Florida Lawmakers Want to Release Some Prisoners Early

Prison overcrowing is a huge problem in the United States today.  With this overcrowding, there is a move by some lawmakers for early release of non-violent prisoners and Florida is one of the states that is contemplating this move.

Florida has the third-largest prison system in the United States.  More than 100,000 inmates are housed in Florida correctional facilities.  The inmate population has doubled from 25 years ago when lawmakers passed a mandate requiring prisoners to serve at least 85 percent of their sentences.  Though legislators are rethinking that mandate, Governor Scott will have nothing to do with it.

Lawmaker democratic Representative Alan Williams is one of those who would like to change the 85 percent mandate.  He feels that for thousands of Floridians, a life of drug use has turned into a life behind bars.

“Florida has to be a state that shows compassion, especially for those individuals who have not committed a crime against another individual – they just have an issue, especially in a lot of cases dealing with drugs, that we have to try and figure out, ‘how can we rehabilitate them?’” Williams said.

Already this year, Governor Scott has vetoed a bill that would have allowed for prisoner early release.  Those non-violent inmates who had served at least half of their sentences could have been transferred to a drug treatment program.

Governor Scott is concerned that letting convicts out early might hurt public safety.  Critics of the bill point out that the program he killed could only have handled about 300 inmates.

Frank Messersmith with the Florida Sheriff’s Association, stated, “You’re not focusing enough on doing the things to stop the recidivism based on drug abuse.  You need to create the programs.  If only 20 percent of all the prisoners that are eligible can find this treatment, it does no good to have the program.”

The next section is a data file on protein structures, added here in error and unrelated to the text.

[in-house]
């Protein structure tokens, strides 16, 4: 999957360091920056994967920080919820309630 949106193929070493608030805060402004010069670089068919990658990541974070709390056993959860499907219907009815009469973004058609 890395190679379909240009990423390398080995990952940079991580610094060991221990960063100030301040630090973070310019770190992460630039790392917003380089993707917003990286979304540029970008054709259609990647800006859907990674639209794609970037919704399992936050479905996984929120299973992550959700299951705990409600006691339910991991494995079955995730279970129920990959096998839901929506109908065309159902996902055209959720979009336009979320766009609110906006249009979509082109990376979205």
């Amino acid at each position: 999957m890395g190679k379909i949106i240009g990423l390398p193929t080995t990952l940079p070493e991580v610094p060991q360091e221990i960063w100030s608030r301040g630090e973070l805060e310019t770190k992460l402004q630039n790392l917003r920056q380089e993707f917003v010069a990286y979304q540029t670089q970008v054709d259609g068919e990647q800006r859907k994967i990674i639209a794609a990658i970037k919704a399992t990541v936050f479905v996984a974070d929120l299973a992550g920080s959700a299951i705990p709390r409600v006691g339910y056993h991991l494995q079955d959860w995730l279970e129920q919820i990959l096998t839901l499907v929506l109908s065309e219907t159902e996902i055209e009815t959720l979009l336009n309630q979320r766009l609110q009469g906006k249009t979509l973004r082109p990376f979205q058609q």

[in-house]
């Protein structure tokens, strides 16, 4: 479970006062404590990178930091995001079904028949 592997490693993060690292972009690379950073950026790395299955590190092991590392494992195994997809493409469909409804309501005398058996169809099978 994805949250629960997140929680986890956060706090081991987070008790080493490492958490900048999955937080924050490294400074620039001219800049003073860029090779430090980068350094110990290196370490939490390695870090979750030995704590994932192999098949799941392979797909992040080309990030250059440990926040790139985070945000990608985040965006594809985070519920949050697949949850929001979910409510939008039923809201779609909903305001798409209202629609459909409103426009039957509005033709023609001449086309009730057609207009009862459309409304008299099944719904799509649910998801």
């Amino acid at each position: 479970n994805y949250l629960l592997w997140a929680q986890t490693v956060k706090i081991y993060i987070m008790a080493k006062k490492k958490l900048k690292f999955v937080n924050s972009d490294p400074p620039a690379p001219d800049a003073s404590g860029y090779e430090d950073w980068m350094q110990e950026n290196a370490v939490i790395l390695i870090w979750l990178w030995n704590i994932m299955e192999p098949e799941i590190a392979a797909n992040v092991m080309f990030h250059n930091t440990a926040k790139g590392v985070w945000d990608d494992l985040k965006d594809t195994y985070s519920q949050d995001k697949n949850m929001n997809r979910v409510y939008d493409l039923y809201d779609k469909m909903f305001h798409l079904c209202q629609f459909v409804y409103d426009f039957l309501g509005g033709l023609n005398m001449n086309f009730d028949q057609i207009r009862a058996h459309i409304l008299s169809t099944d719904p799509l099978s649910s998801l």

Nevertheless, early release advocates aren’t giving up.  In 2013, they will be back with a new bill and by that time, they are hoping to win over Governor Scott.

Representative Williams said, “I think it’s up to the Governor to really dig deep into this bill.”

The prison system costs Florida taxpayers more than $2 billion a year.  In a 2010 report, governor office spokesman, Chad Colby, said, “Florida has nearly double the cost per prisoner of other states.”  Florida spends $71.93 per daily, whereas Texas spends $48.45, Louisiana $36.97, and Mississippi $36.97.

Governor Scott at that time wanted to reduce the cost of prisons by spending tax-dollars more wisely.  One way to reduce costs is to require inmates to grow food and competitively bid health care and other services.

These numbers, though, are sharply at odds with figures released by the Department of Corrections (DOC).  The DOC’s figures posted for the 2008-2009 fiscal year, put the per-diem cost at $52 per inmate.  This number does not include indirect and administrative costs, however.  These costs hinge on the size and type of institution and can range add up to approximately $5.00 to the per-diem figure.

The bill’s backers say by letting non-violent offenders out early, Florida could shave hundreds-of millions off the $2 billion spent on housing prisoners.  Of course, this will depend on how broad the effort is.

The senate passed the early release bill unanimously.  Four members of the republican-controlled state House voted ‘no’ on the bill.

The original articles can be read here and here.

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